WASHINGTON — In the decades of political life before entering the White House, Joe Biden rarely shied away from leaning into his public persona as an affable everyman more comfortable at Dairy Queen than in the Situation Room. The buttoned-down president, now often seen behind the podium in a suit and tie, is heeding pleas from top advisers to get Biden back into shape, according to multiple people familiar with the conversations.
Biden, these people said, is taking advice from confidants who suggest he try a more casual approach in public, addressing one of voters’ top concerns about his 2024 bid: his age.
That means more casual remarks, unannounced stops at diners and appearances on social media posts and podcasts, and fewer ties and Rose Garden ceremonies. A series of subtle changes, which aides said they suggested to him in numerous conversations over the past few months, are meant to convey that Biden is younger than he suggests at 81 years old.
One of the changes will be on display Friday when Biden visits Pennsylvania. According to the White House, he plans to forego the usual speech to a packed audience and instead make a series of stops at smaller venues. The format allows Biden to connect with voters more organically and directly, aides said.
Biden also adopted the approach this week. After delivery a Speech by Emanuel AAfrican MMethodist Episcopalian the church In Charleston, South Carolina, he changed his suit and tie for an unscheduled stop at nearby Hannibal’s Kitchen. He entered the restaurant wearing a baseball cap, then spent about an hour chatting with patrons, taking selfies and recording an interview with a local radio station.
“I forgot how much I loved it,” according to the campaign’s top adviser.
While it’s often easier to speak informally at some campaign events, Biden is also trying this tactic with official presidential events. for a Speech at the Black Chamber of Commerce in Milwaukee last month, he opted not to wear a tie and added a quick stop at a small establishment before the main event.
Biden’s aides say several factors have prevented him from regularly contacting voters since he took office, including the Covid-19 pandemic, which initially required strict testing protocols and social distancing around the president. According to aides, the president has a heavier layer of security around him than the vice president and less flexibility in his schedule.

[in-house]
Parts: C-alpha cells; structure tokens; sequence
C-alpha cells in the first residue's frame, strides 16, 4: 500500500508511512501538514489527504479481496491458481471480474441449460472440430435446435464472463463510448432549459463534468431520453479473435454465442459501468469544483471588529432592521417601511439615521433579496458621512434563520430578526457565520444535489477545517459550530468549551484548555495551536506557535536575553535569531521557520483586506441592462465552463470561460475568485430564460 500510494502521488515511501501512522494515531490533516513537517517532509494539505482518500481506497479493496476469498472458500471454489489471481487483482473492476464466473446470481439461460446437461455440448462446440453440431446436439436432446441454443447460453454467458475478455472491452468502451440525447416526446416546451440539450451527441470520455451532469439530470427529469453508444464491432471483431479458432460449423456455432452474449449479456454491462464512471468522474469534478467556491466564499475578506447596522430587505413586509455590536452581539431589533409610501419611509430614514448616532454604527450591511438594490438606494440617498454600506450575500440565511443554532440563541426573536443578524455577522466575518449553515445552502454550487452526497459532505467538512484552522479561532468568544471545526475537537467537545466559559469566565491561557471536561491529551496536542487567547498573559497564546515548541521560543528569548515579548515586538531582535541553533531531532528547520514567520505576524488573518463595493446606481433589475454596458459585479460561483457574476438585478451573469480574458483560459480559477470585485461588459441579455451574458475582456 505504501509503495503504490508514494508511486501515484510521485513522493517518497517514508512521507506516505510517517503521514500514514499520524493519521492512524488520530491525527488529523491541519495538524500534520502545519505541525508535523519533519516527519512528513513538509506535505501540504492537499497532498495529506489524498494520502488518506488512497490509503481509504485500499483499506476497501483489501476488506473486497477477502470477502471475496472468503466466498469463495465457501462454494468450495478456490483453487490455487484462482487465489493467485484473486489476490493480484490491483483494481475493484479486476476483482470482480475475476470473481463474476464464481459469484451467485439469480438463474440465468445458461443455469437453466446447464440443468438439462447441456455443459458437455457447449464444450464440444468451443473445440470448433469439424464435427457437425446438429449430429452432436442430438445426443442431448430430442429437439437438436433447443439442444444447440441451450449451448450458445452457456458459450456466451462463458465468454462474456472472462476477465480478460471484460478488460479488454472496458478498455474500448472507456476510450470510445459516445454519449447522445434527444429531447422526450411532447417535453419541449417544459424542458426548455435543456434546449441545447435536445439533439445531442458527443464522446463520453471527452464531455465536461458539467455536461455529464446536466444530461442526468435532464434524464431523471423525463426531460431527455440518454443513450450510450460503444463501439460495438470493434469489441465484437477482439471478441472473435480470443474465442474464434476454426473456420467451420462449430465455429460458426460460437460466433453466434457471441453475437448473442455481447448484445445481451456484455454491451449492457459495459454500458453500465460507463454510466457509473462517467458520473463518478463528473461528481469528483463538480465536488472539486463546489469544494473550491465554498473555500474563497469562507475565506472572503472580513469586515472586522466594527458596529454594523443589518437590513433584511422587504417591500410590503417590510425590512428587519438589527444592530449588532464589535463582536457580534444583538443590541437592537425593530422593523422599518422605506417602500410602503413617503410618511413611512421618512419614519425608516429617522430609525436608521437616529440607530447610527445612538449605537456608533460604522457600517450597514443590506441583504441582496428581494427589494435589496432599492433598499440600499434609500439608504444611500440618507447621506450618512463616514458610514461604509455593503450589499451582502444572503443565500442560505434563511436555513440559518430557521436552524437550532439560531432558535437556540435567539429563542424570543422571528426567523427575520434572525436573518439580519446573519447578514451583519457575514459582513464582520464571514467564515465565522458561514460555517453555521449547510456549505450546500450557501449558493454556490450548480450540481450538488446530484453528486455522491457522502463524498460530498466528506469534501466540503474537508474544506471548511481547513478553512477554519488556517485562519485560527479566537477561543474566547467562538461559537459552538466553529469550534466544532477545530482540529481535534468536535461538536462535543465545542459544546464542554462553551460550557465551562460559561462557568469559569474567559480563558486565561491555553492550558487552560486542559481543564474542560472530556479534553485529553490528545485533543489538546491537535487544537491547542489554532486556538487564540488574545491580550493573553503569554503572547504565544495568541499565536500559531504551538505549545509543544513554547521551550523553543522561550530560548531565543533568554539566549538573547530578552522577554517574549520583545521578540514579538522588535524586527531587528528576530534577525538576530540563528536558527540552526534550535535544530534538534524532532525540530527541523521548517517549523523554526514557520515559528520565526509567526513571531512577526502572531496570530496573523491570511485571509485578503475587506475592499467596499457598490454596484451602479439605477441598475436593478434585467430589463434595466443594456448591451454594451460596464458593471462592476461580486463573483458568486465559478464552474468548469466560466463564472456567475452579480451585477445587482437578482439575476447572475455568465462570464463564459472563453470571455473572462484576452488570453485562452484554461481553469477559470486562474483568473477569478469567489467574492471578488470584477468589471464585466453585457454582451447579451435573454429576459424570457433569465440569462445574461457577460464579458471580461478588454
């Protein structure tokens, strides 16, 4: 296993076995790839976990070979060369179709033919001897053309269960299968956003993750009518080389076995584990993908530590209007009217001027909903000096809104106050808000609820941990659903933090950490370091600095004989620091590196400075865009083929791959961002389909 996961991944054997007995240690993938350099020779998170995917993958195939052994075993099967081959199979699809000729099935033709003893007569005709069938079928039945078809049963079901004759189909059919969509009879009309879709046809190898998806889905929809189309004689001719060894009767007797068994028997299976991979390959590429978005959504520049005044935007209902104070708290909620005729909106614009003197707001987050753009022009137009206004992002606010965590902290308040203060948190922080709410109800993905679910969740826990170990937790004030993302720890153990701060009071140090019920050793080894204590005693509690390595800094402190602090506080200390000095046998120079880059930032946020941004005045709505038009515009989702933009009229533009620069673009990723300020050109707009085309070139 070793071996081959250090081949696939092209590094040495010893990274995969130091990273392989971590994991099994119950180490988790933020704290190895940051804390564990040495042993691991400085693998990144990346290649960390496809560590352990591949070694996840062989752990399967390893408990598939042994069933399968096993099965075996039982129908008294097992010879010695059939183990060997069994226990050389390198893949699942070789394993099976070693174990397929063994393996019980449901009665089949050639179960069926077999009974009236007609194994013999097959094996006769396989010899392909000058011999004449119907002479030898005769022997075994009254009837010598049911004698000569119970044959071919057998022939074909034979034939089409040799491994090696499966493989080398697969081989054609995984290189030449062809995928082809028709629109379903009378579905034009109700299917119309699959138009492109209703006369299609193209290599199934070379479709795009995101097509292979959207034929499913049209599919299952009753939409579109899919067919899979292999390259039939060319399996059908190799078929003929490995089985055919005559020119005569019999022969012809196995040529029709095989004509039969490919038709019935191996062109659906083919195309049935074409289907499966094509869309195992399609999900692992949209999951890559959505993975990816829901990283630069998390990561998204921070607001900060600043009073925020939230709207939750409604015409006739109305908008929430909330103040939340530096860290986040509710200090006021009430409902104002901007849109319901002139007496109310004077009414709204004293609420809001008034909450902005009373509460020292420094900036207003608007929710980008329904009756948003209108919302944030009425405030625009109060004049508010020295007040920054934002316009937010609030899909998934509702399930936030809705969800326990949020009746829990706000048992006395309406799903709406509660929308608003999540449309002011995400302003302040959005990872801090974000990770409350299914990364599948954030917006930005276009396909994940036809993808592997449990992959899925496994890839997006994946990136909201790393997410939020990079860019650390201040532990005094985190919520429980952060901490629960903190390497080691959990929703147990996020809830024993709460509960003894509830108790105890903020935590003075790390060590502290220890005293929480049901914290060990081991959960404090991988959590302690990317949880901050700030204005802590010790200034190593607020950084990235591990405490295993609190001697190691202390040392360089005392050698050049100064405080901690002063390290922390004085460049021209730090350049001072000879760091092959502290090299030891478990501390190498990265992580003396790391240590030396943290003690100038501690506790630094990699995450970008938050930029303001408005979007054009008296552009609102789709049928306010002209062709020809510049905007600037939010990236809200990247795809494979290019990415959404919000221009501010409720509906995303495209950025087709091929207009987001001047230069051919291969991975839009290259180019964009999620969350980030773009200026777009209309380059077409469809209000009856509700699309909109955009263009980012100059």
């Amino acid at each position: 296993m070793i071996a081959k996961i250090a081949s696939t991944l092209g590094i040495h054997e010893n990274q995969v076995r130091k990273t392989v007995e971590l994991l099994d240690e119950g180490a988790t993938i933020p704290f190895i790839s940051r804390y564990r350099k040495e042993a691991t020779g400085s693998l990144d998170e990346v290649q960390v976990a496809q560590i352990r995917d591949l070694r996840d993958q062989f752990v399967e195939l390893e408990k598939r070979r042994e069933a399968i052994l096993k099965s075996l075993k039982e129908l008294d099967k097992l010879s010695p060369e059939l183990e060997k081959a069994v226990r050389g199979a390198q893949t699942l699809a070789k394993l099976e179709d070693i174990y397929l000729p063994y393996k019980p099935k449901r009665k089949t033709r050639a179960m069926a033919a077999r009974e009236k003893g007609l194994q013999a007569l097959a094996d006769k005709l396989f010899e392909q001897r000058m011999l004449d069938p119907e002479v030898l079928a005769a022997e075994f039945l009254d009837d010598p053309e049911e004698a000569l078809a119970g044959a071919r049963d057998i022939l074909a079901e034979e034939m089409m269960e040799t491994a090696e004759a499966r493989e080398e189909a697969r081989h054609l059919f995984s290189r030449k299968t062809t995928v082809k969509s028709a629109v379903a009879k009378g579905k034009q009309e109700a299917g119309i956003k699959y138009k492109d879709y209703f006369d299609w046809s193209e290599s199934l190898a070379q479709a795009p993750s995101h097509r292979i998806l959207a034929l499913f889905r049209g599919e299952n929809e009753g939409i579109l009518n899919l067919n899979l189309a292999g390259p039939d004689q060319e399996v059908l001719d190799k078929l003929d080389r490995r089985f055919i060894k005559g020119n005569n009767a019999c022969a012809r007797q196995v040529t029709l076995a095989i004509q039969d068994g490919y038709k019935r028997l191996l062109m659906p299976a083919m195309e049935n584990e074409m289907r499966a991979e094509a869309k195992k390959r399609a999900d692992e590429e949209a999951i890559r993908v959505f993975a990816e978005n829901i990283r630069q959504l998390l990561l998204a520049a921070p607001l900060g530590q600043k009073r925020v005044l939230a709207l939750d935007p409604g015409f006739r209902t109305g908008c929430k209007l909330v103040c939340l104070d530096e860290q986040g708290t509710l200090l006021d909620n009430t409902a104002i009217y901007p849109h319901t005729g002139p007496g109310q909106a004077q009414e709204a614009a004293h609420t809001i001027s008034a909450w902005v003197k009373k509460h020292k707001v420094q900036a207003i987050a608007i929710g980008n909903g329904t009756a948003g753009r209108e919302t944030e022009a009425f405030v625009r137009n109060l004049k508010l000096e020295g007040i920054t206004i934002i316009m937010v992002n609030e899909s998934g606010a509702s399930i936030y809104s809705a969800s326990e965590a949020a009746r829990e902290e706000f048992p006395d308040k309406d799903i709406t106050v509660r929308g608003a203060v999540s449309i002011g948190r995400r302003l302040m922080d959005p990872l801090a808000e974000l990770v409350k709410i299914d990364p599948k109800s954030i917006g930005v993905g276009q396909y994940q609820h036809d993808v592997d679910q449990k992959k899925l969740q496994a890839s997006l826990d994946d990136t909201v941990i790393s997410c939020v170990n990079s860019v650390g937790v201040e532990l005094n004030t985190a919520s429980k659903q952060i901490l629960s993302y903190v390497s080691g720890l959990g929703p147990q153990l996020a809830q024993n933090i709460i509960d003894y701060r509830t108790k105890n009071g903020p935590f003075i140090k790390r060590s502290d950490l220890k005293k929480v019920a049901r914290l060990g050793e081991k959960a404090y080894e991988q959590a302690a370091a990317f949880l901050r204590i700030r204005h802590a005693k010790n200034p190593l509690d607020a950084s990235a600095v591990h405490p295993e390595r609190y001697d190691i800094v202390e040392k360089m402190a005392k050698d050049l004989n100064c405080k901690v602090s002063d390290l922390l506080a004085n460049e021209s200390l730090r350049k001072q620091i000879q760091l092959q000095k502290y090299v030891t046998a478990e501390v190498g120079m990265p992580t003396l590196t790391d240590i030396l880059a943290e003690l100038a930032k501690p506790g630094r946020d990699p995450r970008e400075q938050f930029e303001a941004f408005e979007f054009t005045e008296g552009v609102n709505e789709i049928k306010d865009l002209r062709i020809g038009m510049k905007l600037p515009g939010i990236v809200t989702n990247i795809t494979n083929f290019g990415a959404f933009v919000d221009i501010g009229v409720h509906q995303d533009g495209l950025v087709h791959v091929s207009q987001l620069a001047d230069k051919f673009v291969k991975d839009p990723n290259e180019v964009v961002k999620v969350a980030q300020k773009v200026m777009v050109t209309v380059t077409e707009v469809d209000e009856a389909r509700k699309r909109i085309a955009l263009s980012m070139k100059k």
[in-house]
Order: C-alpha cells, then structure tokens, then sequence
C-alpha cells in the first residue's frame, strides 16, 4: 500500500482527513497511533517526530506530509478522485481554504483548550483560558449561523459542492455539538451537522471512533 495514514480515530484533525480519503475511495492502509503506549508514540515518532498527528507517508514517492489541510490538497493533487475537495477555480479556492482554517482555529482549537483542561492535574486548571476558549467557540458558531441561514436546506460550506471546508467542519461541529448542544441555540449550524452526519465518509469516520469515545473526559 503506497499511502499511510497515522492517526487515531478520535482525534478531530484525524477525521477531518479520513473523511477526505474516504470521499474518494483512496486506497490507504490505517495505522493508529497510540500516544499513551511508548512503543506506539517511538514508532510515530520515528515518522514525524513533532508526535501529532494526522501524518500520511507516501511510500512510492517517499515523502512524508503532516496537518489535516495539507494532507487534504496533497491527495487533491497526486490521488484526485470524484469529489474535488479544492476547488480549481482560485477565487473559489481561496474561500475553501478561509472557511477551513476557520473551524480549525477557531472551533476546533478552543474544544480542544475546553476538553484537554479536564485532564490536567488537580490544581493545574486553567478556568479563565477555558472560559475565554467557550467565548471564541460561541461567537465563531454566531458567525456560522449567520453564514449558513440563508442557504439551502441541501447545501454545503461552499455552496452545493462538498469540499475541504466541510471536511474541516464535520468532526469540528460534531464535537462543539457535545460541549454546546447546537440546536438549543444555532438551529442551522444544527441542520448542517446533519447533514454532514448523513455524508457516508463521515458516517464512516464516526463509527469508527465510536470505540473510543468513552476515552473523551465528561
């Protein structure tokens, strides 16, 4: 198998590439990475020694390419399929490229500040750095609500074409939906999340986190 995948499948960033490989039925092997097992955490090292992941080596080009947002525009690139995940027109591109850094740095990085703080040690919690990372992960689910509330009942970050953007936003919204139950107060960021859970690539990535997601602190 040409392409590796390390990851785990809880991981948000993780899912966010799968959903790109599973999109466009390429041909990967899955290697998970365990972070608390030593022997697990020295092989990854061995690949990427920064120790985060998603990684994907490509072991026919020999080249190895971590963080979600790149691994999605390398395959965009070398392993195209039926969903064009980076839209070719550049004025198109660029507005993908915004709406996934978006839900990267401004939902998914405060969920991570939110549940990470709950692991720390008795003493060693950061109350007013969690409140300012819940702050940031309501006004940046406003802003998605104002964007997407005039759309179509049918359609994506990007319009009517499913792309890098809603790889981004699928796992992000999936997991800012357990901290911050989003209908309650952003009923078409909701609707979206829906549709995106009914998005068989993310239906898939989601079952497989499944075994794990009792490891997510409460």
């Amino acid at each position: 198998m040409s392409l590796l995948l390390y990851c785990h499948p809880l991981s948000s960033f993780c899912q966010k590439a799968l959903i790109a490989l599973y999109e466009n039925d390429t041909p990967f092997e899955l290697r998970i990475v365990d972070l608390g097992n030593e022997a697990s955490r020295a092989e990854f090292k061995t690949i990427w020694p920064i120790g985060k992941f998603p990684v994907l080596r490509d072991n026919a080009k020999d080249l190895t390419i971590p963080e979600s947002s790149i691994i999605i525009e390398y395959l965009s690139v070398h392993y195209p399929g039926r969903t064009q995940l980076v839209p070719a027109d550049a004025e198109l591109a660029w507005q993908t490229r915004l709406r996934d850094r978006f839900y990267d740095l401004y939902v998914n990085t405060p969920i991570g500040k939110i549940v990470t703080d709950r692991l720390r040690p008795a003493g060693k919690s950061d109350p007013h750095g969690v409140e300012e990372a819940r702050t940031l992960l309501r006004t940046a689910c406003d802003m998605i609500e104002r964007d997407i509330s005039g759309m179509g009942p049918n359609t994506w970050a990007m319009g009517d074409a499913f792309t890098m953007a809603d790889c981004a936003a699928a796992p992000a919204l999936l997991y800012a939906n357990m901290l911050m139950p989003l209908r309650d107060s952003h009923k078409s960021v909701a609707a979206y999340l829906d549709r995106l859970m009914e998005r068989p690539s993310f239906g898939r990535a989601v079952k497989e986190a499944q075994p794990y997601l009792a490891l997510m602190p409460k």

But aides say another key factor was Biden’s own vision of the presidency. While he has adopted an informal public approach as a senator, vice president and even presidential candidate, Biden’s tendency since entering the White House is always to appear “presidential,” aides say.
He treats the office with an old-fashioned reverence that aides say has led him to adopt a more traditional and formal style for events both inside and outside the White House.
As 2024 approaches, top Biden allies have begun to change that.
In conversations with Biden last year, a senior campaign official directly argued that the 2024 race offered a chance to reset his public appearances, a person familiar with the discussions said. It could be as simple as a change of clothes or access to a restaurant, said a person familiar with the discussions.
That’s a contrast from earlier in Biden’s presidency, when he was particularly outspoken when faced with questions about what aides called the “age issue.” A top Biden adviser quipped at the time that while building a time machine was short, nothing could change the reality of the nation’s first octogenarian commander-in-chief.
However, the problem persists tries to solve it with jokes or claiming that wisdom comes with age, Biden’s team has come to view his past as a politician whose “Uncle Joe” appeal made him an unlikely sitcom cameo player.
“His superpower is his authenticity,” said another campaign adviser. The adviser stressed that Biden’s re-election bid is trying to show more of that side of him in the 10 months leading up to Election Day.
Describing him as the “ultimate extrovert,” aides hope the effort will give Biden a boost. They say he often leaves a room with more energy than he entered it, and notes that he prides himself on what he describes as a “touchy-feely” politician.
“Campaign Biden is the best Biden,” said Scott Mulhauser, who was Biden’s deputy chief of staff in the 2012 campaign and then vice president. “Moments like this, in particular, are a reminder of how genuine he is, how much he loves connecting with people on the road and discussing the issues that matter, and how big that is for him and for the campaign.”
His experience is sure to be a pillar of his re-election campaign, aides say, as he aims to use that argument and show he still has the strength to serve another term.
Biden’s top aides are also quick to point out the age of his most likely opponent, former President Donald Trump.
“We don’t believe this election is going to be about age,” a top Biden aide said, given that Trump is the front-runner from the Republican Party and is 77 years old. “It would be a conflict of values.”
However, three-quarters of voters said they were concerned about Biden’s age and mental fitness An NBC News poll was published in SeptemberCompared to 47% who are mostly or moderately concerned about Trump’s mental and physical health.
In an interview released Thursday, first lady Jill Biden, the president’s closest adviser, argued that his wisdom and experience should be viewed as an asset.
“I see Joe every day. I see him walking around this country. I see his vitality. I see his energy. “I see his passion every day,” he said. “I say his age is an asset.”